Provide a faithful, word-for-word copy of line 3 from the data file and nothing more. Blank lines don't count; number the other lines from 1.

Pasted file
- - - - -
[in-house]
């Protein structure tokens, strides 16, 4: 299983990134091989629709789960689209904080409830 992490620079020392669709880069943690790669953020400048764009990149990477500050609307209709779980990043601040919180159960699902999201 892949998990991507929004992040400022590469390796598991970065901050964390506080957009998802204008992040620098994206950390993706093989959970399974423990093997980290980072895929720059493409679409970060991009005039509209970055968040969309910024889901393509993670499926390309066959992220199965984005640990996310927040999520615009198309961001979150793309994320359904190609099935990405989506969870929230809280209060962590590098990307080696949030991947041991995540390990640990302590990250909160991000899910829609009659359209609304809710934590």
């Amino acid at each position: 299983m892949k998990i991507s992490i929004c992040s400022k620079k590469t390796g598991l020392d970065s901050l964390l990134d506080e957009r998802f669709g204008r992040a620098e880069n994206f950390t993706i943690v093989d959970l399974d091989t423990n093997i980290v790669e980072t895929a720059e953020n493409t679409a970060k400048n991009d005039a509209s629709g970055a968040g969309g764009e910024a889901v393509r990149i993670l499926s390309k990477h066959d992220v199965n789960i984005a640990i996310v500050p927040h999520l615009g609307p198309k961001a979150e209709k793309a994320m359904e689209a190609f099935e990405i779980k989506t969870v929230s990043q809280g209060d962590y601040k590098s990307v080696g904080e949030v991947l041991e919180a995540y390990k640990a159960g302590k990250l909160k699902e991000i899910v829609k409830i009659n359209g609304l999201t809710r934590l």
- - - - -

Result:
């Amino acid at each position: 299983m892949k998990i991507s992490i929004c992040s400022k620079k590469t390796g598991l020392d970065s901050l964390l990134d506080e957009r998802f669709g204008r992040a620098e880069n994206f950390t993706i943690v093989d959970l399974d091989t423990n093997i980290v790669e980072t895929a720059e953020n493409t679409a970060k400048n991009d005039a509209s629709g970055a968040g969309g764009e910024a889901v393509r990149i993670l499926s390309k990477h066959d992220v199965n789960i984005a640990i996310v500050p927040h999520l615009g609307p198309k961001a979150e209709k793309a994320m359904e689209a190609f099935e990405i779980k989506t969870v929230s990043q809280g209060d962590y601040k590098s990307v080696g904080e949030v991947l041991e919180a995540y390990k640990a159960g302590k990250l909160k699902e991000i899910v829609k409830i009659n359209g609304l999201t809710r934590l």